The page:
The Biden administration quickly revamped the White House website. Here’s how.

The Biden administration quickly revamped the White House website. Here’s how.

The occupant of the physical White House has changed — and of the digital one. Here’s a look at how whitehouse.gov has been revamped since the Biden administration took over:

The contact form on the website has sections for a person’s first and last name, email address, phone number and an optional category to include pronouns. Options include “she/her,” “he/him,” “they/them,” “other” and “prefer not to share.”

The second item on the site’s Priorities page, after Covid-19, is climate. “President Biden will take swift action to tackle the climate emergency,” the site says. “The Biden administration will ensure we meet the demands of science, while empowering American workers and businesses to lead a clean energy revolution.”

Mr. Biden is bringing with him a large climate team and has installed climate policy experts in the State, Treasury and Transportation Departments.

Under the menu, “Español” is prominent in light blue font as a way to navigate the site. From the address, “La Casa Blanca 1600 Pennsylvania Ave NW,” to the privacy policy, the site’s pages are viewable in Spanish.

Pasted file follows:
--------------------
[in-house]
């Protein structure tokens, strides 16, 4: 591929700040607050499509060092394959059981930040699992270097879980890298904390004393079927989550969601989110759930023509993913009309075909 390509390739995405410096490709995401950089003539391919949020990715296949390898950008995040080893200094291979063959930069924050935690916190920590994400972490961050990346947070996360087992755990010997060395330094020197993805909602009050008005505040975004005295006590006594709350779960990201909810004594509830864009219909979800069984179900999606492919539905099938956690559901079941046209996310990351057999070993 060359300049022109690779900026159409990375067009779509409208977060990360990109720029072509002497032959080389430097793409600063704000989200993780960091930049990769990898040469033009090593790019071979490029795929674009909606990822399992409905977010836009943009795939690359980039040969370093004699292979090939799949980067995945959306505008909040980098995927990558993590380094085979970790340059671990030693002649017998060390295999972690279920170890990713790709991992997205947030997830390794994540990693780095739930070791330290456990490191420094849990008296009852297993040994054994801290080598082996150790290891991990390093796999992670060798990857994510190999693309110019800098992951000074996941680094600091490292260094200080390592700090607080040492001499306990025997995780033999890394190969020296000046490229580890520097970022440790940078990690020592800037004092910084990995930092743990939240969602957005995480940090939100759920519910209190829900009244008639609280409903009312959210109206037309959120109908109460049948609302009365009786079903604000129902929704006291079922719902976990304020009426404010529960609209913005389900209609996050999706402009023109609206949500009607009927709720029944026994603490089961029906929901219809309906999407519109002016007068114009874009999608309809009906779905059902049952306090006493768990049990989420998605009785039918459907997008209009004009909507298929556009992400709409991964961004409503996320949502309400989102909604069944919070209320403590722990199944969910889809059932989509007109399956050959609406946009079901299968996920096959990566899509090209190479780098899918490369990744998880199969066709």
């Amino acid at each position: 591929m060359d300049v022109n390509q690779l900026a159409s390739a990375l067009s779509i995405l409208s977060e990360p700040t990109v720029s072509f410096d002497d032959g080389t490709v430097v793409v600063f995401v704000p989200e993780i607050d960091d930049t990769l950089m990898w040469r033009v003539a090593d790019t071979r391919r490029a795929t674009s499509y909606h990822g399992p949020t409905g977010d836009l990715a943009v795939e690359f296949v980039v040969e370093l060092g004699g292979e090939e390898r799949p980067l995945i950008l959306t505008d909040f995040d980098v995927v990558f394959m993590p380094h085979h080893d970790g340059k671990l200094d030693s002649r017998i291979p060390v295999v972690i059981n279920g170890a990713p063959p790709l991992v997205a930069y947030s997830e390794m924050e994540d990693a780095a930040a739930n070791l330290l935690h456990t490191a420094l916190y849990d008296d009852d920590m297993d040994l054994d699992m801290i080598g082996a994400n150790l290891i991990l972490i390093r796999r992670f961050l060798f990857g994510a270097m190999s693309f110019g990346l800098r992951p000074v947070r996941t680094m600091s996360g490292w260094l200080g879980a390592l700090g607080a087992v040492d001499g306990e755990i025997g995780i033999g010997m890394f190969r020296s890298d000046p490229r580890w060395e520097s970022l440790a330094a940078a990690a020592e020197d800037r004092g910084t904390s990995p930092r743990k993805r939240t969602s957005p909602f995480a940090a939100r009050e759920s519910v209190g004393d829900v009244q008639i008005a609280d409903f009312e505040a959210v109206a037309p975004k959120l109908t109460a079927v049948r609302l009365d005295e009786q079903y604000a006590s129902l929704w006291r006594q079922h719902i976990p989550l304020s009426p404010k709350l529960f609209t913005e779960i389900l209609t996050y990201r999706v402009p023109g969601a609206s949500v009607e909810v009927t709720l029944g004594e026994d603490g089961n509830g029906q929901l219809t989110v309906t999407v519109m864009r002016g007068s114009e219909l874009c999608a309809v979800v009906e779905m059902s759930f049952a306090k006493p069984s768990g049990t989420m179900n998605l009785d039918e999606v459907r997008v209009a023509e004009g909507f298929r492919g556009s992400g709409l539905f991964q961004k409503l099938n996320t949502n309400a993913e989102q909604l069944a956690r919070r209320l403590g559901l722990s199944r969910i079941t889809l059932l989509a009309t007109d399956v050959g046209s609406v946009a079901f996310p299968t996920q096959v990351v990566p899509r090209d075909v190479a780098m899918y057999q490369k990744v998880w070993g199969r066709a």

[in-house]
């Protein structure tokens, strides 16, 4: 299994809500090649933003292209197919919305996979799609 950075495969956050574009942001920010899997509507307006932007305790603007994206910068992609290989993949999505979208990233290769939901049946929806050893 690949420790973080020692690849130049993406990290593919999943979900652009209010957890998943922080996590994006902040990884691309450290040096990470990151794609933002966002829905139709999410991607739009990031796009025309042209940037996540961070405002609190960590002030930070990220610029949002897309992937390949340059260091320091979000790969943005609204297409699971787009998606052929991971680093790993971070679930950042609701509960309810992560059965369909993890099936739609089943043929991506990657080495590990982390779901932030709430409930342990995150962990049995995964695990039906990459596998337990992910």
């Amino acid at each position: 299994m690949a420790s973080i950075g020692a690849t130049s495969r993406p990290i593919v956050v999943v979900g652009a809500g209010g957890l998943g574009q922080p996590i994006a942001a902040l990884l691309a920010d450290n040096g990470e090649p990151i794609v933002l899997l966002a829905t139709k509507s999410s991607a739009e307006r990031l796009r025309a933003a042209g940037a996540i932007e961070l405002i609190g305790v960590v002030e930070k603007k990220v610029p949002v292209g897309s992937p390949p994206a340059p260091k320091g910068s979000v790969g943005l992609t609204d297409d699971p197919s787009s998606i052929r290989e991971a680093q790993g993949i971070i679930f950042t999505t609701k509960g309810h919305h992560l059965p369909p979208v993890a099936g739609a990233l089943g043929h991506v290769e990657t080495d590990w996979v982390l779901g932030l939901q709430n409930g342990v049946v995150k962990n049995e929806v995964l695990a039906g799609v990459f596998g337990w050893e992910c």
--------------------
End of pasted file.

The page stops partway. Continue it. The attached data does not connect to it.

The Trump administration in 2017 removed the site’s translation before promising that it would be back soon, but the Spanish-language version was unavailable a year later, The Associated Press reported.

An early set of coronavirus guidelines was translated into Spanish on the White House website in March — three days after the English version, and only after pressure from Latino groups, NBC News reported.

Mr. Biden’s digital takeover also led to the removal of a webpage for a report from President Donald J. Trump’s 1776 Commission, which historians said distorted the history of slavery in the United States, was misleading and was hastily produced. The page that had hosted a PDF of the report now reads “Not Found.” Mr. Biden had said he would cancel the commission.

Hidden in the new site’s technical backend is a message for the tech savvy: “If you’re reading this, we need your help building back better,” a line in the site’s source code reads, according to a photograph from the Reuters reporter Raphael Satter. The message includes a link to apply to the U.S. Digital Service, a group of technologists that works to modernize government services.

Whitehouse.gov now includes a variety of accessibility components, such as high-contrast and large text modes, according to Matt Hodges, an engineering director on the Biden team. An accessibility statement on the site reads: “This commitment to accessibility for all begins with this site and our efforts to ensure all functionality and all content is accessible to all Americans.”

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